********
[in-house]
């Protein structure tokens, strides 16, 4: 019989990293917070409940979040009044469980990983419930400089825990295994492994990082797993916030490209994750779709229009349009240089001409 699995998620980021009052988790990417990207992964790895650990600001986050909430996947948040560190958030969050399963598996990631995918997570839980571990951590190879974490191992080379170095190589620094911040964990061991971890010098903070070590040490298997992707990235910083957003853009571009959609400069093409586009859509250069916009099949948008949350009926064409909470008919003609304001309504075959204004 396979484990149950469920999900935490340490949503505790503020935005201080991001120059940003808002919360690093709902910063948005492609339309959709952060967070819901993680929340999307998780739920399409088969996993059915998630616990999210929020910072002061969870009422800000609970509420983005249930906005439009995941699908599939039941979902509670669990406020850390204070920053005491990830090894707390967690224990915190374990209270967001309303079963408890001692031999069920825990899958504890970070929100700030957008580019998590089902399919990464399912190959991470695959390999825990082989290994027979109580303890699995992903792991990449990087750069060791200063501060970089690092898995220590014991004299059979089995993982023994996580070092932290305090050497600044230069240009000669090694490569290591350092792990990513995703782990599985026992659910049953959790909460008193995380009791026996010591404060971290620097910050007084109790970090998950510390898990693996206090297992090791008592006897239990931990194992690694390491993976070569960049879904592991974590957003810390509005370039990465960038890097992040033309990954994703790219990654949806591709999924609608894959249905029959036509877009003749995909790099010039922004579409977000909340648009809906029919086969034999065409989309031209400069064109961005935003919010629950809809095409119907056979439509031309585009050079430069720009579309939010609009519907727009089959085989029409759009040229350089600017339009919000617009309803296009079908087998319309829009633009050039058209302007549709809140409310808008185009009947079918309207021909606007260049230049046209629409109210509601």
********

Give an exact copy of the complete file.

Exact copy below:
[in-house]
């Protein structure tokens, strides 16, 4: 019989990293917070409940979040009044469980990983419930400089825990295994492994990082797993916030490209994750779709229009349009240089001409 699995998620980021009052988790990417990207992964790895650990600001986050909430996947948040560190958030969050399963598996990631995918997570839980571990951590190879974490191992080379170095190589620094911040964990061991971890010098903070070590040490298997992707990235910083957003853009571009959609400069093409586009859509250069916009099949948008949350009926064409909470008919003609304001309504075959204004 396979484990149950469920999900935490340490949503505790503020935005201080991001120059940003808002919360690093709902910063948005492609339309959709952060967070819901993680929340999307998780739920399409088969996993059915998630616990999210929020910072002061969870009422800000609970509420983005249930906005439009995941699908599939039941979902509670669990406020850390204070920053005491990830090894707390967690224990915190374990209270967001309303079963408890001692031999069920825990899958504890970070929100700030957008580019998590089902399919990464399912190959991470695959390999825990082989290994027979109580303890699995992903792991990449990087750069060791200063501060970089690092898995220590014991004299059979089995993982023994996580070092932290305090050497600044230069240009000669090694490569290591350092792990990513995703782990599985026992659910049953959790909460008193995380009791026996010591404060971290620097910050007084109790970090998950510390898990693996206090297992090791008592006897239990931990194992690694390491993976070569960049879904592991974590957003810390509005370039990465960038890097992040033309990954994703790219990654949806591709999924609608894959249905029959036509877009003749995909790099010039922004579409977000909340648009809906029919086969034999065409989309031209400069064109961005935003919010629950809809095409119907056979439509031309585009050079430069720009579309939010609009519907727009089959085989029409759009040229350089600017339009919000617009309803296009079908087998319309829009633009050039058209302007549709809140409310808008185009009947079918309207021909606007260049230049046209629409109210509601």